Animal Rights/research paper
Karin wrote at 2013-01-04 04:44:57
I couldn't go without answering your questions in my opinion. It may be too late since you're research paper is likely already complete by the time you find and read this, but please do hear me out on my opinions for your questions.
(Forewarning: I am not an animal rights person nor a vegan, but still have a say in these sort of questions)
1) I personally believe it is more due to people becoming more aware of their health than what Tina had said about people being more aware of animals being sentient beings and all that stuff. It's because they're much more aware that they don't need to eat as much meat because it's not necessary due to their lifestyle. Two hundred years ago it WAS necessary because people were far more physical--as in performed much more physical labour--than they are today. Not everyone has to hand-make bread or toss 75 lb bales of hay into a hay loft all day long.
I highly disagree with Tina's assumption that it's to do with all the meat scares with E. coli, BSE or "pink slime". Those are things that come and go, they don't leave much of a permanent impression on most folks. Many people believe that the so-called "mad-cow" scare is just that--a scare, not anything to be so paranoid about because it is so rare and may never happen to most people. IMO Tina's use of the Mad Cow scare over ten years ago is a pathetic example for your question, Becky.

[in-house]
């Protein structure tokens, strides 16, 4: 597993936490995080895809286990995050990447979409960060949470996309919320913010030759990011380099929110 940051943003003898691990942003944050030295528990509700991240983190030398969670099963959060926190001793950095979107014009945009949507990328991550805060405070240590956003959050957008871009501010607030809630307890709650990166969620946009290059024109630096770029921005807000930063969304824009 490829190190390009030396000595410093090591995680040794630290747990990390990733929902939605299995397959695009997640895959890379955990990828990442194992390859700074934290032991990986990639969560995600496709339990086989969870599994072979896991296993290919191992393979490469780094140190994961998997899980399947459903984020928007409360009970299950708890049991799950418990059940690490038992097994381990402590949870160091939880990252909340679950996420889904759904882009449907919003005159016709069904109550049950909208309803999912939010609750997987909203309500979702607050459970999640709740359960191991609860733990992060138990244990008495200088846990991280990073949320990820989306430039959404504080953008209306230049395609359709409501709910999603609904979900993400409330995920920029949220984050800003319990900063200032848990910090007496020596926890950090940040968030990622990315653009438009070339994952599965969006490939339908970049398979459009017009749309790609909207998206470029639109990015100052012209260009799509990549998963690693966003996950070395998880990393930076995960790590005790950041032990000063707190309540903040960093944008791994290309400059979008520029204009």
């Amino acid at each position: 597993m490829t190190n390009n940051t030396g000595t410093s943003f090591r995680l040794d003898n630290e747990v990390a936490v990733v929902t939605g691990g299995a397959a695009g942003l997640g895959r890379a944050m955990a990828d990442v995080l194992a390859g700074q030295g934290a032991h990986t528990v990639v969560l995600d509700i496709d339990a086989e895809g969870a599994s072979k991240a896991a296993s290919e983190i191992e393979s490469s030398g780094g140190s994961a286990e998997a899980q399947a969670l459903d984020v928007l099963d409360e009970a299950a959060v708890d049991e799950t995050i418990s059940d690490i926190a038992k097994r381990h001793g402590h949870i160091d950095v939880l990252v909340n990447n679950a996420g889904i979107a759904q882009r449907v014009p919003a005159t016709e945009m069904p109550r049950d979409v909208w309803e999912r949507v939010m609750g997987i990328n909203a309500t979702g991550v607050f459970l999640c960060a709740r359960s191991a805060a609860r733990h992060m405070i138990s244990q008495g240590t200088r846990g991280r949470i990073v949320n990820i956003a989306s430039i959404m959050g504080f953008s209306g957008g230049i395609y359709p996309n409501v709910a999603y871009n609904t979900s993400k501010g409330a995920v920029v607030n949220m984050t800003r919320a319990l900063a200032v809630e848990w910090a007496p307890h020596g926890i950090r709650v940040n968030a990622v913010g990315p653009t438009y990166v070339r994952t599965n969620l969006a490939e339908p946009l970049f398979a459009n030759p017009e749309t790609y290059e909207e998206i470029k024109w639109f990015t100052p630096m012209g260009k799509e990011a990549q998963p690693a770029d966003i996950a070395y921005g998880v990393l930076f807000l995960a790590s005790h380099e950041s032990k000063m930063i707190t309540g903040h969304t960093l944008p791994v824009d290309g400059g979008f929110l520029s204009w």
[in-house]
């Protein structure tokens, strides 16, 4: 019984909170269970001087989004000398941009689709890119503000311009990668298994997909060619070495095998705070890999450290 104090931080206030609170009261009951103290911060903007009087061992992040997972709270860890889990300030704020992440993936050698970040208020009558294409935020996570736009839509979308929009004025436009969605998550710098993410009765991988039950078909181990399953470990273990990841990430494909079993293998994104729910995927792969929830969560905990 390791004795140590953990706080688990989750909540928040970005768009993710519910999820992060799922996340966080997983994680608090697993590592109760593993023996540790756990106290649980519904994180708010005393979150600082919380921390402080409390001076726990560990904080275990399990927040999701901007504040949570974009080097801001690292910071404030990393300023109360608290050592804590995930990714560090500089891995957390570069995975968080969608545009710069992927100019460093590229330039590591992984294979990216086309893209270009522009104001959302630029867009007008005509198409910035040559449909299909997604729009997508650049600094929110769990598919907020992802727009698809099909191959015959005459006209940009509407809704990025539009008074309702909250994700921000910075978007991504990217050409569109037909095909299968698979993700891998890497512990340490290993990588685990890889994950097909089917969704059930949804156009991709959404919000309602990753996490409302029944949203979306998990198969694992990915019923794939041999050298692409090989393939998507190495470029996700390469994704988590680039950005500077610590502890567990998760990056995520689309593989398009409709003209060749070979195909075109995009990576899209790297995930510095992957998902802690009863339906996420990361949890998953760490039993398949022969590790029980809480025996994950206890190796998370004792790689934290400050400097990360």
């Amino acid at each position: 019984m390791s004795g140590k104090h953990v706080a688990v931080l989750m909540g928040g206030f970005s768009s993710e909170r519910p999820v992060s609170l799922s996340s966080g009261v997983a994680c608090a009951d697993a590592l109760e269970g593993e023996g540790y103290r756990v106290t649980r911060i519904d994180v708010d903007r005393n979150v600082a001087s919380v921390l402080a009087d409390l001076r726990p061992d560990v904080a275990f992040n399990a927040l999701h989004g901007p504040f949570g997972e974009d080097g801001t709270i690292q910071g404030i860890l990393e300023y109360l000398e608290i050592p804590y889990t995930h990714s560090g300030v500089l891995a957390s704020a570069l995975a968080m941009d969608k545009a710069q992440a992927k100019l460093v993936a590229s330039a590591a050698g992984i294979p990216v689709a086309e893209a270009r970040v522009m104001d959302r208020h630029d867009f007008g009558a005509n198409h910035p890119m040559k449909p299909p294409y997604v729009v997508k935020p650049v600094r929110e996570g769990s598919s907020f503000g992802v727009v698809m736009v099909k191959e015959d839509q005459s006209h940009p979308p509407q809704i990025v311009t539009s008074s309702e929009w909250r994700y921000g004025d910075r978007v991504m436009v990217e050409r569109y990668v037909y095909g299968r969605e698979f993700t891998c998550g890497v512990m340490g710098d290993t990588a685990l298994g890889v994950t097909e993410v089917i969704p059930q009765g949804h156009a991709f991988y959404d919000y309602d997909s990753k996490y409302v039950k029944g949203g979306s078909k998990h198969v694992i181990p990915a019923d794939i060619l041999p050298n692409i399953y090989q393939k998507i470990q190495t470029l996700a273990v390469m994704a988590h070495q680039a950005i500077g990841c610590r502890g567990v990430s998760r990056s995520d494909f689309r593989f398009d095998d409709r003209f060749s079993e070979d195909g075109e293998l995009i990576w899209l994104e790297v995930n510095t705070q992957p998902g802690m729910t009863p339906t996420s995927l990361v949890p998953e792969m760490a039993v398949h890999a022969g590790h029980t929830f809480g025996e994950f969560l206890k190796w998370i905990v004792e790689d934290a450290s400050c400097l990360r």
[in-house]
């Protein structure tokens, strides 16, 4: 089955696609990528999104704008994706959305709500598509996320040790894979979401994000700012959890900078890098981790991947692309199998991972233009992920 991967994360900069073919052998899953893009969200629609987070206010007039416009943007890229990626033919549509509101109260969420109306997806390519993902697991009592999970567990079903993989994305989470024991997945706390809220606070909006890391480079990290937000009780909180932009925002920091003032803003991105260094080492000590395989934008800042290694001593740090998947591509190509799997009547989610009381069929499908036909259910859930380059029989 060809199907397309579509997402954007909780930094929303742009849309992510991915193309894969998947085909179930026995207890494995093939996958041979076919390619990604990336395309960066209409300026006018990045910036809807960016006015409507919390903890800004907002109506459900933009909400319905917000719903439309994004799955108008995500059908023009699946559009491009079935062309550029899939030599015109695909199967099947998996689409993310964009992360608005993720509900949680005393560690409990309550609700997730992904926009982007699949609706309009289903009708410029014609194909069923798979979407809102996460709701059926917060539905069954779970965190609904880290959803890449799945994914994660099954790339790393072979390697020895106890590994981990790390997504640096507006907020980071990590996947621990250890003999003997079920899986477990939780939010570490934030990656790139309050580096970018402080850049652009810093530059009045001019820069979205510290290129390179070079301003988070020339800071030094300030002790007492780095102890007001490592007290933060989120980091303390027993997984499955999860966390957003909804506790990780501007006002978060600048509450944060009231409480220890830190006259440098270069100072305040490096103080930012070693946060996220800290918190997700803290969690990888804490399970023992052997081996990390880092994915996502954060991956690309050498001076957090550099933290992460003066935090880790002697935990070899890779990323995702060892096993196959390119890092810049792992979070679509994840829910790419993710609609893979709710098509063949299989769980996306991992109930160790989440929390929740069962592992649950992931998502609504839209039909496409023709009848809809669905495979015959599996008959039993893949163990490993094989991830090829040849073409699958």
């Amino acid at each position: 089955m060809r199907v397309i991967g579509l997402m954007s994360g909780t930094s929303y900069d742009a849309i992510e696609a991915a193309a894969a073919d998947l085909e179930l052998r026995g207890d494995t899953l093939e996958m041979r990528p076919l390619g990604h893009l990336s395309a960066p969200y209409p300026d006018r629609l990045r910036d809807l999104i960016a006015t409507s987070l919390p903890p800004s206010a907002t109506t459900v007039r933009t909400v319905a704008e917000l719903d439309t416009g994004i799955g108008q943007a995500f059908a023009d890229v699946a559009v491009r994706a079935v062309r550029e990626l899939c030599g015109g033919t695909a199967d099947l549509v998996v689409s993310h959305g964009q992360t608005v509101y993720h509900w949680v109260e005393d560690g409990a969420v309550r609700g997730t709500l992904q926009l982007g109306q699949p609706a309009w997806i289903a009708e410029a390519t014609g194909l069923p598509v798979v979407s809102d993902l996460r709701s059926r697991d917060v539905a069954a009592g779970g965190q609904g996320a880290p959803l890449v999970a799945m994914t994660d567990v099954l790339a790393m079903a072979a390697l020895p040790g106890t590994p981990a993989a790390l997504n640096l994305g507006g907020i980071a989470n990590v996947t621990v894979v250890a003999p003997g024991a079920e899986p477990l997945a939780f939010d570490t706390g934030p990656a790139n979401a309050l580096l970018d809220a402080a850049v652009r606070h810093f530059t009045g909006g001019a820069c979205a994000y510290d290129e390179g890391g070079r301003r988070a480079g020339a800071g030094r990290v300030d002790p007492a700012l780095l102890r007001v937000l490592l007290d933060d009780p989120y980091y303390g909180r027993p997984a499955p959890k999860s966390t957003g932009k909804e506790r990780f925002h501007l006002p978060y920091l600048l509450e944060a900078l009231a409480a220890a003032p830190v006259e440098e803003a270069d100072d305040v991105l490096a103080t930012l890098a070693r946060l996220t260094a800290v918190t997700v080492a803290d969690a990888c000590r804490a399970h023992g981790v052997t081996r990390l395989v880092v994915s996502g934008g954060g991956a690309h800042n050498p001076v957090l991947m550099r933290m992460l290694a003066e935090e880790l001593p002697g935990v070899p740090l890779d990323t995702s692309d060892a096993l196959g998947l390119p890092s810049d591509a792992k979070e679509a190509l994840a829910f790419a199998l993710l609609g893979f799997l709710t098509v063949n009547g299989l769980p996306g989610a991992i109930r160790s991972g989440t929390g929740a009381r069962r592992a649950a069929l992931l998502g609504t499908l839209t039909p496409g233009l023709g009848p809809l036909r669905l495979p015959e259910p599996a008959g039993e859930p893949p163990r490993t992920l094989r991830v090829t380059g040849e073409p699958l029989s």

2) There are if taken in moderation. Protein, vitamin B12, zinc, iron and all those good nutrients are found in meat. Even the fat in meat can be good if a person doesn't eat too much of it too often. Too much too often will cause health problems, and the meat that is produced today that comes from animals fed "unnatural" diets like corn grain obviously reflects that in those who live to eat, not eat to live. I used to be guilty of that a long time ago, but have fortunately gotten out of that and become healthier every day as a result.
3)It's really hard to say. There is speculation that meat consumption may continue to decrease, and more people may be consuming more poultry and pork and less red meat (beef and exotic red meat like venison, bison and elk meat) due to the less fat (not so much in pork) and much higher consistency that comes with these meats that you can't get with beef. But I, once again, disagree with Tina: Meat consumption won't disappear into nothingness, even though she and many others like her would love to have happen, it will grow less to the point where the majority of people want to eat more vegetables and a little meat. Meat may become more of a niche or a specialty market than a conventional one, especially if the "natural" or "organic" type of meat production finally over comes the CAFO way of raising meat animals.